Chrysler boss Marchionne: We’re in it together


MACKINAC ISLAND — Drawing comparisons between his company and its home state, Chrysler CEO Sergio Marchionne told Michigan business and political leaders Thursday that the resurgent automaker has added 1,600 workers this year to accelerate its product development.

“In many ways,” he said, “the fates of Chrysler Group and the state of Michigan follow parallel paths. Skeptics had foreseen dire futures for both of us. We have all heard predictions that Chrysler would be relegated to the dustbin of history, and that Michigan’s glory days are in the rearview mirror.”

In an after-dinner speech at the Detroit Regional Chamber’s annual policy conference at the Grand Hotel, Marchionne also received strong applause for his resounding endorsement of plans to build a second bridge over the Detroit River.

“I want to make it clear that Chrysler strongly supports the proposed DRIC,” he said. “Each day, Chrysler moves more than 1,300 shipments, some 2,000 cars and trucks, and makes 1,600 entries per day at the Detroit-Windsor border. Hundreds of our employees cross the border to work in the U.S. or Canada.”

And in an interview, the blunt-speaking Italian-Canadian CEO of both Chrysler and its partner Fiat said Chrysler is “ahead of schedule” in posting profits and stopping a severe cash drain less than a year after exiting a government-imposed Chapter 11 bankruptcy.

Marchionne said “the thing we didn’t see coming” was the battle with dealers that the company tried to eliminate as part of its drastic overhaul.

“We’re winning most of the (arbitration) cases,” he said, “but it’s taking a lot of time and energy. It’s a hassle.”

Marchionne traveled to the island with Chrysler Chairman Robert Kidder and former Michigan Gov. Jim Blanchard, a Chrysler board member appointed by the UAW-run retiree health care trust that is Chrysler’s largest shareholder.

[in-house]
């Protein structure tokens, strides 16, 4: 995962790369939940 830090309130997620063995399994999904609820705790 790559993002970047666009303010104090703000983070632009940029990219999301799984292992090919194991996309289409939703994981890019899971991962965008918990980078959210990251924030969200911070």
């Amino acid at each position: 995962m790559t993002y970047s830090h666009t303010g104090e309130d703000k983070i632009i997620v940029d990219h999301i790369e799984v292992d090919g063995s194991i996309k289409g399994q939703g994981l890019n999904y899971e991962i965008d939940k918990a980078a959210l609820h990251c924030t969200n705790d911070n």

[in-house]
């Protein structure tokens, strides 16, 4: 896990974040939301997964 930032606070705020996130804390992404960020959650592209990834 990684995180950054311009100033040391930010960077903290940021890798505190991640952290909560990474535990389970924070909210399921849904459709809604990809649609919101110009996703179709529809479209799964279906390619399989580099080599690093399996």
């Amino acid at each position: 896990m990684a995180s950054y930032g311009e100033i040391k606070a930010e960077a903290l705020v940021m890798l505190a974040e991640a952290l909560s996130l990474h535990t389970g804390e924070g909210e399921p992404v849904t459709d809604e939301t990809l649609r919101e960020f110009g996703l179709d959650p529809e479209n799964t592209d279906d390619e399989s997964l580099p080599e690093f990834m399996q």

Ignoring the Grand dining room’s jacket-and-tie rule for men, Marchionne was clad in his signature black sweater as he told the crowd that Chrysler now has nearly 20,000 employees in Michigan, with annual wages of $1.8 billion. In addition to the 1,600 product development hires, Chrysler will start a second shift of 1,080 workers at its Detroit assembly plant to build the new Jeep Grand Cherokee.

Marchionne said the proposed second bridge between Detroit and Windsor — the project known as DRIC for Detroit River International Crossing — is essential to further growth for Chrysler.

“The need for an additional crossing to handle current and future trade flows is widely acknowledged, and it is imperative that this new crossing be completed as soon as possible,” he said.

Bankruptcy and a government rescue of Chrysler and GM, Marchionne said, “facilitated a courageous shift that brought together government, trade unions, business, workers and financial institutions as partners with the goal of saving more than just the automotive industry.”

But Chrysler and other automakers now face a host of new challenges, he said, singling out the rise of China as an automotive power.

“We cannot respond to this growth with a series of complaints that in the end all add up to one: ‘Why can’t the Chinese be like us?’ ” Marchionne said. “We cannot afford to be unprepared … reassuring ourselves of our invincibility.”

That message is spot-on. Detroit paid plenty for years of wallowing in denial and overconfidence. Now that Chrysler and GM appear to be stabilizing, it’s imperative that they not relax. That’s certainly not likely at Chrysler, not on Marchionne’s watch.

Contact TOM WALSH: 313-223-4430